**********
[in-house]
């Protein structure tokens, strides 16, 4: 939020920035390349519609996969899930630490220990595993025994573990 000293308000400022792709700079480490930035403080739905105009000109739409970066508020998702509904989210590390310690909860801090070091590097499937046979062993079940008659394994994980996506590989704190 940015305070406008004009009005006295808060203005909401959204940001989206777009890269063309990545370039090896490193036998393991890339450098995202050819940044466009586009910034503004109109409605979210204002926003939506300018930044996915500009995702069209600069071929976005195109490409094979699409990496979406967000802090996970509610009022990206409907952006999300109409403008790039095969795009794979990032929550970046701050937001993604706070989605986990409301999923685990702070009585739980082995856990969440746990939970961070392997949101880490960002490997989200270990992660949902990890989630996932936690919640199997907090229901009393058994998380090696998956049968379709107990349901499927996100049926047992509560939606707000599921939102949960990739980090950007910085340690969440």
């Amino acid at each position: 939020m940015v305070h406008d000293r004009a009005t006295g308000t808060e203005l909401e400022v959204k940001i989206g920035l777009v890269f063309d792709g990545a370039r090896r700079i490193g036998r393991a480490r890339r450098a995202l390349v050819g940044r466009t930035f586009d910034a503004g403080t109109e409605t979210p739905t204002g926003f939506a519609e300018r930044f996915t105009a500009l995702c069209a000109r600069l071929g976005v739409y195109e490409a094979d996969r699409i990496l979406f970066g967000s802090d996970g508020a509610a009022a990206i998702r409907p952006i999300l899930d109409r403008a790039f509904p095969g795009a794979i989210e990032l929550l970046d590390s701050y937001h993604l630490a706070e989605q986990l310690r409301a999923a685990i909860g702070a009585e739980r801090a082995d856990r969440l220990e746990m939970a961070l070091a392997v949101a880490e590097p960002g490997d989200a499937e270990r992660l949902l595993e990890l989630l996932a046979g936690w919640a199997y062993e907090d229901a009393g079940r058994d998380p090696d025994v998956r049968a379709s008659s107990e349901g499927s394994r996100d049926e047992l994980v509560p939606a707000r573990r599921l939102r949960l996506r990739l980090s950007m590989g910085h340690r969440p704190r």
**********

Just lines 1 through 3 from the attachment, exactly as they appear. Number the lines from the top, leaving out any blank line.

[in-house]
């Protein structure tokens, strides 16, 4: 939020920035390349519609996969899930630490220990595993025994573990 000293308000400022792709700079480490930035403080739905105009000109739409970066508020998702509904989210590390310690909860801090070091590097499937046979062993079940008659394994994980996506590989704190 940015305070406008004009009005006295808060203005909401959204940001989206777009890269063309990545370039090896490193036998393991890339450098995202050819940044466009586009910034503004109109409605979210204002926003939506300018930044996915500009995702069209600069071929976005195109490409094979699409990496979406967000802090996970509610009022990206409907952006999300109409403008790039095969795009794979990032929550970046701050937001993604706070989605986990409301999923685990702070009585739980082995856990969440746990939970961070392997949101880490960002490997989200270990992660949902990890989630996932936690919640199997907090229901009393058994998380090696998956049968379709107990349901499927996100049926047992509560939606707000599921939102949960990739980090950007910085340690969440």
């Amino acid at each position: 939020m940015v305070h406008d000293r004009a009005t006295g308000t808060e203005l909401e400022v959204k940001i989206g920035l777009v890269f063309d792709g990545a370039r090896r700079i490193g036998r393991a480490r890339r450098a995202l390349v050819g940044r466009t930035f586009d910034a503004g403080t109109e409605t979210p739905t204002g926003f939506a519609e300018r930044f996915t105009a500009l995702c069209a000109r600069l071929g976005v739409y195109e490409a094979d996969r699409i990496l979406f970066g967000s802090d996970g508020a509610a009022a990206i998702r409907p952006i999300l899930d109409r403008a790039f509904p095969g795009a794979i989210e990032l929550l970046d590390s701050y937001h993604l630490a706070e989605q986990l310690r409301a999923a685990i909860g702070a009585e739980r801090a082995d856990r969440l220990e746990m939970a961070l070091a392997v949101a880490e590097p960002g490997d989200a499937e270990r992660l949902l595993e990890l989630l996932a046979g936690w919640a199997y062993e907090d229901a009393g079940r058994d998380p090696d025994v998956r049968a379709s008659s107990e349901g499927s394994r996100d049926e047992l994980v509560p939606a707000r573990r599921l939102r949960l996506r990739l980090s950007m590989g910085h340690r969440p704190r």